South Gippsland
Victoria, Australia



Despite the fact that it had one of the shortest careers of any trading port along the east or south coasts of Australia, Port Albert nevertheless played a very important role in the settlement of the country. Apart from providing initial access to the magnificent pastoral region of East Gippsland, for many years it was also the gateway to the gold-diggings high in the Snowy Mountains at Omeo. At one time one of the most prominent ports between Sydney and Melbourne, it now shares the fate of the gold-fields, having slipped into obscurity.

Port Albert has an interesting history which highlights the differences between government and private enterprise in early colonial days. This difference retarded the growth of the country considerably. Investors became reluctant to sink their money into promising schemes, for there was a decided risk that as soon as the project became viable it would be taken over by government instrumentalities with little, if any, compensation. It was this, as much as any other factor, which delayed the development of Port Albert, and although in its heyday it saw much trade pass across its wharves, such prosperity was to be only temporary. The port declined as quickly as it had grown.

Although the principal explorers came over the mountains from the north, the first attempts to explore Gippsland were made along the coast. In 1837 and 1838 a vicious drought raged in New South Wales. Settlers desperately sought new pastures and most eyes turned south to more temperate climes. Rumours of magnificent grazing lands locked between the high peaks of the Snowy Mountains and the coastal waters of Bass Strait had long been heard, and many of the southern pastoralists contemplated expeditions to cross the barrier mountains and open up this report paradise.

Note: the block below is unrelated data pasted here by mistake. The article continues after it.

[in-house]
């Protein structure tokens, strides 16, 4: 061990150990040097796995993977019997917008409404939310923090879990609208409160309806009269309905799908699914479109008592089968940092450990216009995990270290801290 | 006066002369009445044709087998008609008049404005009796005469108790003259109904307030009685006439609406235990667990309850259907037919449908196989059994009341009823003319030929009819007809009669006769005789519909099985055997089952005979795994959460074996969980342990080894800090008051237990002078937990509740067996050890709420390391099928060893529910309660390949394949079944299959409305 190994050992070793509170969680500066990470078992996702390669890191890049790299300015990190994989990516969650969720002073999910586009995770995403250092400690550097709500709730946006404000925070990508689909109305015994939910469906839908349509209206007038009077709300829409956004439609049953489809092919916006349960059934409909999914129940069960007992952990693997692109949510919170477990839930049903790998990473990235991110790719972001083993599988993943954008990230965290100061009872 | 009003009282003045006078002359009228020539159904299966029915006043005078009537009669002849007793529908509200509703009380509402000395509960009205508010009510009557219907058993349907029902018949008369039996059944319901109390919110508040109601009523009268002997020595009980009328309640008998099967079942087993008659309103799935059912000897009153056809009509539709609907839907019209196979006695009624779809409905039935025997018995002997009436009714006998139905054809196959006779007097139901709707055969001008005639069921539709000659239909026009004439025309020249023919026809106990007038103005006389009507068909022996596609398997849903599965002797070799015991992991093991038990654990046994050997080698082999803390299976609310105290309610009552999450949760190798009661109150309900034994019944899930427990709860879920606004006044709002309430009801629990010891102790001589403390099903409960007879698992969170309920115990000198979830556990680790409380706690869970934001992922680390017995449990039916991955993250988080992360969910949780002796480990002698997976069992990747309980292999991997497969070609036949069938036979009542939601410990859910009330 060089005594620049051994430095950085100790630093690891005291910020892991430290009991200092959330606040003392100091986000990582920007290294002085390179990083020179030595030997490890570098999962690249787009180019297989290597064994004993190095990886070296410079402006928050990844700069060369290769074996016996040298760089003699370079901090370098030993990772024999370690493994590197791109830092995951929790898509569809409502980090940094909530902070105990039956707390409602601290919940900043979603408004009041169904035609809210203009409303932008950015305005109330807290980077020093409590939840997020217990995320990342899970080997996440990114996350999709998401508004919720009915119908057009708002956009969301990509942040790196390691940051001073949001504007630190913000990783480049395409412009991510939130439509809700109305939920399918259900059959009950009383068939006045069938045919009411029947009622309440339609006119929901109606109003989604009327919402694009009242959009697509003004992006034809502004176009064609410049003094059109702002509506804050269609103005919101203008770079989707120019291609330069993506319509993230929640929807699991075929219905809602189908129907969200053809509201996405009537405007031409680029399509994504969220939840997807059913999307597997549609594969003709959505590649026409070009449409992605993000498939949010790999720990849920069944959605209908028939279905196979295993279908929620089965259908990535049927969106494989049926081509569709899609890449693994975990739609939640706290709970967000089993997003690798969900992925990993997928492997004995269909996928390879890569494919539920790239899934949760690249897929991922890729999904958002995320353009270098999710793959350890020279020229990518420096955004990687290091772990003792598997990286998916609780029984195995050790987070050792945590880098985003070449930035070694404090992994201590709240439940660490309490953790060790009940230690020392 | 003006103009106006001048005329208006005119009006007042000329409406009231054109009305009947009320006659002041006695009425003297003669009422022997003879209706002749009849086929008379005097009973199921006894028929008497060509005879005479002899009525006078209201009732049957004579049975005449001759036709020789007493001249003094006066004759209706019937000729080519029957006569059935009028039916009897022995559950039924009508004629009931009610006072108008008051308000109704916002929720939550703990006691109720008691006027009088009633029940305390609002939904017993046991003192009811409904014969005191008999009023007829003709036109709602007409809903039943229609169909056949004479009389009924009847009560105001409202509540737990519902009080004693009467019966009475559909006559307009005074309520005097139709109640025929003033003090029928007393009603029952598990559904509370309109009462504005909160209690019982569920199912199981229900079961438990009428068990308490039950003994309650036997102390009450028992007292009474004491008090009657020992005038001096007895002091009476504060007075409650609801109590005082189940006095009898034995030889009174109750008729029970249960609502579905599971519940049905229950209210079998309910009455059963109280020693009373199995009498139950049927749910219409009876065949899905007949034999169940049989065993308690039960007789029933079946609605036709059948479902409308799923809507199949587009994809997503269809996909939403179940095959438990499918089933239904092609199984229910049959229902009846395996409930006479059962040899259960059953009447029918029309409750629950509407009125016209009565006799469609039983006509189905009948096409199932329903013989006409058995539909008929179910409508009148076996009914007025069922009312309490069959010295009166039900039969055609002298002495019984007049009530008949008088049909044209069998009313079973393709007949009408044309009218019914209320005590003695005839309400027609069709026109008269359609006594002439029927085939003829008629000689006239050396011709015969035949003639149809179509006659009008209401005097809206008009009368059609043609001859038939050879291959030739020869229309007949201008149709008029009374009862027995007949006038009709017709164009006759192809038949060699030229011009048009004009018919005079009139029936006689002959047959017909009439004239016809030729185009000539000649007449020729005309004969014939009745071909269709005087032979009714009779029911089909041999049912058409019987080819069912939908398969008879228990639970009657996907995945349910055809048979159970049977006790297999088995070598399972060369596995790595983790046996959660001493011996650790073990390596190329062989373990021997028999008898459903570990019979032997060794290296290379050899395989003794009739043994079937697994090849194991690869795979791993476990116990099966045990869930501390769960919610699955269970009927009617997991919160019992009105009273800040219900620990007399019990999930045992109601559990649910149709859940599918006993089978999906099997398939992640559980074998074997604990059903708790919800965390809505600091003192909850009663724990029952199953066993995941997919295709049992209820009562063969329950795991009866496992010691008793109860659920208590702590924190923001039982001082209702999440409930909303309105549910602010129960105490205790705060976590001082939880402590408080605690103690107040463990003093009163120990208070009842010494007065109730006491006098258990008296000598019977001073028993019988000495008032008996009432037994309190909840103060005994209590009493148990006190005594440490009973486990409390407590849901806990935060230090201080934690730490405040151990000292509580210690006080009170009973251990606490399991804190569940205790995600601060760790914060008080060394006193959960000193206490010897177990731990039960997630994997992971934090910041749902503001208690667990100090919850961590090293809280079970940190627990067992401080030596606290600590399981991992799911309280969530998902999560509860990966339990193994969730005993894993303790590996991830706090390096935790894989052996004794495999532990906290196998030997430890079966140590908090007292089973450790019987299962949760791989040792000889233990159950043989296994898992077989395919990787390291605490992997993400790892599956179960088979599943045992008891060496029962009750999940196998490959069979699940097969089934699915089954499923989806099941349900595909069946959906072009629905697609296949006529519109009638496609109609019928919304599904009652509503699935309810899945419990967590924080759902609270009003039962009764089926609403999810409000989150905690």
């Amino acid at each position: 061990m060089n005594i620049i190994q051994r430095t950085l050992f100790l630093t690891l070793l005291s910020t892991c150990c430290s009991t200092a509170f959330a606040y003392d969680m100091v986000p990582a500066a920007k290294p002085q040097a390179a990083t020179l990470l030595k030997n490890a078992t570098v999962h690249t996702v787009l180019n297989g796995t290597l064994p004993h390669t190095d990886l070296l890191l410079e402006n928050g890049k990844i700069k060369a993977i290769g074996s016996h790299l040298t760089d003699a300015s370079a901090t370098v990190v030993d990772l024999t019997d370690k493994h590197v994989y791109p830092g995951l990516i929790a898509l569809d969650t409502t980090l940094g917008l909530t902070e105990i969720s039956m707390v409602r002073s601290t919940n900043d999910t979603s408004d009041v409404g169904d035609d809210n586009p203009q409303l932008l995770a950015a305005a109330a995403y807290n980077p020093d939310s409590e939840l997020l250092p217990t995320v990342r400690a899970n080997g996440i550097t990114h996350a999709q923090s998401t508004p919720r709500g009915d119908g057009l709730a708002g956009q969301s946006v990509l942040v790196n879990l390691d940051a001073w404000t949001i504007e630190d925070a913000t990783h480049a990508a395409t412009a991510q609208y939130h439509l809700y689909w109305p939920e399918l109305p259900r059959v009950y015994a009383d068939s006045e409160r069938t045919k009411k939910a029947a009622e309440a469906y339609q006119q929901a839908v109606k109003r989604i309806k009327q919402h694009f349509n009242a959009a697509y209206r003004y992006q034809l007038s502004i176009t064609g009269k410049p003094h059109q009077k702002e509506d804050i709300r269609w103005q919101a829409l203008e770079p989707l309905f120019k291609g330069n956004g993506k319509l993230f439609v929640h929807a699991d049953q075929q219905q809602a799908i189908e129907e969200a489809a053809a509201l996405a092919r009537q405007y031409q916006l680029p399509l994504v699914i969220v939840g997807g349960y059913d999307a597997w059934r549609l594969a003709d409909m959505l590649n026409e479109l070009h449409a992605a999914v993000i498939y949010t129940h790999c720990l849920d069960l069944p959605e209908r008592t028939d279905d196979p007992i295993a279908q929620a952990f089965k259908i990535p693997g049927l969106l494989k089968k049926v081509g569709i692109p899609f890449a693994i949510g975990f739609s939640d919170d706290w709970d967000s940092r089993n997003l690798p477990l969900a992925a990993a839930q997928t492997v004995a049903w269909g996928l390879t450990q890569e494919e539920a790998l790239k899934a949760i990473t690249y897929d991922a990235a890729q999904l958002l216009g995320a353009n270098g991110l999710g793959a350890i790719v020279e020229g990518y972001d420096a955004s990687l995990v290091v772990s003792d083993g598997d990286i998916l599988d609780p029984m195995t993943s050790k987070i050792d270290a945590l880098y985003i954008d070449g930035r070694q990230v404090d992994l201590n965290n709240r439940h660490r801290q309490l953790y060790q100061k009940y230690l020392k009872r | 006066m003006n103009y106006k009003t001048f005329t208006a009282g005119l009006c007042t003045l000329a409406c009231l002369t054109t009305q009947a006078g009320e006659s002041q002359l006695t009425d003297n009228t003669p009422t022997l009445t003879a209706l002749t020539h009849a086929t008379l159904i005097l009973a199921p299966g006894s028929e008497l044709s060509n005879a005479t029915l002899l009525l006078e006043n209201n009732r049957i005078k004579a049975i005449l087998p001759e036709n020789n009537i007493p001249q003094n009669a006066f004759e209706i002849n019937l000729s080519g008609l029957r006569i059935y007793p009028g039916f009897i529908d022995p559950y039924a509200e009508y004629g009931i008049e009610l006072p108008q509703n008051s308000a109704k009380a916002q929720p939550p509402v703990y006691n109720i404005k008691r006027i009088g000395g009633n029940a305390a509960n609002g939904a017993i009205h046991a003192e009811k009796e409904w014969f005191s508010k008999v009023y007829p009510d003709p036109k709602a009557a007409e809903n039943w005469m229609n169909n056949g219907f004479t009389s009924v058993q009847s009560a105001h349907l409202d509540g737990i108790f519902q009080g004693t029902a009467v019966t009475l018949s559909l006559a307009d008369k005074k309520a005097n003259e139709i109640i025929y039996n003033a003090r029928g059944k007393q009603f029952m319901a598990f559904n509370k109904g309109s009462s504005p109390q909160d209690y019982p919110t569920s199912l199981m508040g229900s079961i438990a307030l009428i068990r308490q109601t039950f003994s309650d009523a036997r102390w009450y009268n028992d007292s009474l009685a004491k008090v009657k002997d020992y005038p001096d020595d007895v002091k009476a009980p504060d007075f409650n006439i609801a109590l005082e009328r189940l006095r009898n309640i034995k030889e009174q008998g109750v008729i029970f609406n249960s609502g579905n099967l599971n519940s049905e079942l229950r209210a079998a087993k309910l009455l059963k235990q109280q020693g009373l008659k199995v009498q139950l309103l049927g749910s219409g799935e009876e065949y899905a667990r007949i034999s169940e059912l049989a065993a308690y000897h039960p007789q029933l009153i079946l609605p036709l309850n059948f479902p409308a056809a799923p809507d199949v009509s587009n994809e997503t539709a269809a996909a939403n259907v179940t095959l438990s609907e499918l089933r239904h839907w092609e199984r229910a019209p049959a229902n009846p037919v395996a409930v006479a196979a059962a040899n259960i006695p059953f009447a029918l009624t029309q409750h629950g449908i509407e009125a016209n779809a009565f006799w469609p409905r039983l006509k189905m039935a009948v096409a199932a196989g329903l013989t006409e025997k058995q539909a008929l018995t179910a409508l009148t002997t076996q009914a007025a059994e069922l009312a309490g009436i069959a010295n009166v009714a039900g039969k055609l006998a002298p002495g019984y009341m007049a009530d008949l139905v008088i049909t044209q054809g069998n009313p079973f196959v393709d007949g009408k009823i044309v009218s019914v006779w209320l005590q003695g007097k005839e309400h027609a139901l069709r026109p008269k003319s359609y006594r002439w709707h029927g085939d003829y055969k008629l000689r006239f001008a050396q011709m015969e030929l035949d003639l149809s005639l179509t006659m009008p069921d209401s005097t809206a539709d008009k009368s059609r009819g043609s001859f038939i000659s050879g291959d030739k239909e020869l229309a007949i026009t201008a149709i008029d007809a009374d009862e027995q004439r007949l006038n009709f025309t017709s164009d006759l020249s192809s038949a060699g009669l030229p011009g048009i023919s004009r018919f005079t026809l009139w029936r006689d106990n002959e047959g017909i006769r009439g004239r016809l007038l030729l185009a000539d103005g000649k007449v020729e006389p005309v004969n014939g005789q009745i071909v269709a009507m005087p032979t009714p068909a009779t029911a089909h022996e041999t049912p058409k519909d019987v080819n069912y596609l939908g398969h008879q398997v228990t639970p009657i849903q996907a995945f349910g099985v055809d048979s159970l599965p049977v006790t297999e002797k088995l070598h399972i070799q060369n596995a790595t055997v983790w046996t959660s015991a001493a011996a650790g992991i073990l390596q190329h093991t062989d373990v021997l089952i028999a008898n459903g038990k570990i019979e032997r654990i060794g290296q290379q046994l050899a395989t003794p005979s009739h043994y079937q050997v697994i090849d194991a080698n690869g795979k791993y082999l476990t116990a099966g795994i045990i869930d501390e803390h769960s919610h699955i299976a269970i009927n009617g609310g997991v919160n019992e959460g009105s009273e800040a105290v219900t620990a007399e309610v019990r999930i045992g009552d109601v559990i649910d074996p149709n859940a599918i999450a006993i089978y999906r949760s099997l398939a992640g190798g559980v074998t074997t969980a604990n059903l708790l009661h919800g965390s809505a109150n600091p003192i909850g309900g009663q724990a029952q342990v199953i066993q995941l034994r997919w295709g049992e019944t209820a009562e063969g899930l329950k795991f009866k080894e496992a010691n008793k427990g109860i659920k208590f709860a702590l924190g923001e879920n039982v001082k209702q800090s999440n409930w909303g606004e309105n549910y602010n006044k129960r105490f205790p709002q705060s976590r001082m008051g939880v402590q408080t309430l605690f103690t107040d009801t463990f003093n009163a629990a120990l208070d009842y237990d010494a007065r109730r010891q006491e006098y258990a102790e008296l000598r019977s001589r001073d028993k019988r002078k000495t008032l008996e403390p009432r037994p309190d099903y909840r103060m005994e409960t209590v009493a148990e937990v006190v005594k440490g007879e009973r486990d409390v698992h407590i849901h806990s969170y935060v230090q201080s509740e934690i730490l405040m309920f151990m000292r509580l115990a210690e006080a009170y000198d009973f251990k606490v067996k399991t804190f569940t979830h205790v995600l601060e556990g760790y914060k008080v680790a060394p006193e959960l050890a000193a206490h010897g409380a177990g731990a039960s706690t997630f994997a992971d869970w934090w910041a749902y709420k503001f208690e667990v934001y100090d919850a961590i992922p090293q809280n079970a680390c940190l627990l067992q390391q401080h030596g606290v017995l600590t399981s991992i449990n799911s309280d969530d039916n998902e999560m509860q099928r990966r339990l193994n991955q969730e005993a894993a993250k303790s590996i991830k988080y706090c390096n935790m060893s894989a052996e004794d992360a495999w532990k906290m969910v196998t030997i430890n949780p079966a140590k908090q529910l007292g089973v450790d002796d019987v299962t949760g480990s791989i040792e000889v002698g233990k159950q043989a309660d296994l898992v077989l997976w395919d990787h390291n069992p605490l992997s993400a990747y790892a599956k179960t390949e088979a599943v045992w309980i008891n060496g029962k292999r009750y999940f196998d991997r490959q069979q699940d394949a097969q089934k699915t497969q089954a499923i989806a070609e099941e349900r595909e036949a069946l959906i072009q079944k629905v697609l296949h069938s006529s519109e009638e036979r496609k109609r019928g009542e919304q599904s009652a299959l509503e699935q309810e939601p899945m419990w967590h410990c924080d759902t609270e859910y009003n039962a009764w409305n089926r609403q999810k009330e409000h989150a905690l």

A settler, Andrew Hutton, made the first serious attempt in 1838. He led a well-organised expedition set up by his employer, the owner of Nungana Station. A ship was sent ahead round the coast to act as a supply base for the men and herds of the expedition when they reached their goal. Hutton worked a herd of 500 cattle down to the coast near the Genoa River, then attempted
to skirt round the towering mountains along the coastal flats. He crossed the Snowy River and reached Gippsland in the vicinity of the present site of Lakes Entrance. But his success was to be short-lived, for the expedition was consistently harassed by blacks and eventually had to abandon the cattle and return along the coast. 

The supply ship, in the meantime, had been wrecked near Wingen Inlet with the loss of all hands.
Another station employee, Angus Macmillan, was sent by his employer, Lachlan Macalister, to find the new pastures. The dour Scot, used to the mountains of his Isle of Skye homeland, chose to travel over the snow-capped ranges. His sole companion was an Aboriginal of the Maneroo tribe, Jimmy Gibber, and together the black and white adventurers crossed the ranges to the present site of Buchan. From the top of Haystack Mountain Macmillan saw the magnificent expanse of the Gippsland Plains country and realised that the rumours were not exaggerated. It was a magnificent region.

But at this point the local Aboriginals again caused problems. The savage Warrigal tribe terrified even the stolid Jimmy Gibber, who turned tail and disappeared into the bush, leaving Macmillan with the unattractive prospect of pushing on alone. 

The Scot was a shrewd man and saw little future in getting himself killed. He returned to New South Wales and reported his discoveries to Macalister who immediately organised another expedition.

Late in 1839 Angus Macmillan led the first white settlers into Gippsland and established a cattle station on the Tambo River. Aware that the hazardous route he had followed through the mountains would not provide a supply route for a new settlement, Macmillan pressed on towards the coast, intent on finding a port which could be developed as a supply base. After more than a year of difficult exploration he located the site of Port Albert and established a base now known as the 'Old Port', close to the site of the present town. 

This, however, did not resolve all the problems, for discovering a port site, and getting a port established, were two different things. It began to look as though all Macmillan's efforts would be to no avail. Then fate took a hand in the form of the steamer Clonmel, of 700 tonnes, which ran into difficulties in a storm off the Gippsland coast and was eventually wrecked at the entrance to Corner Inlet, the waterway in which the newly discovered 'port' was located. All ninety passengers got ashore safely and camped on an island, which bears the name of the ship, while a whaleboat set off for Melbourne to summon help. Two search vessels, the cutters Will Watch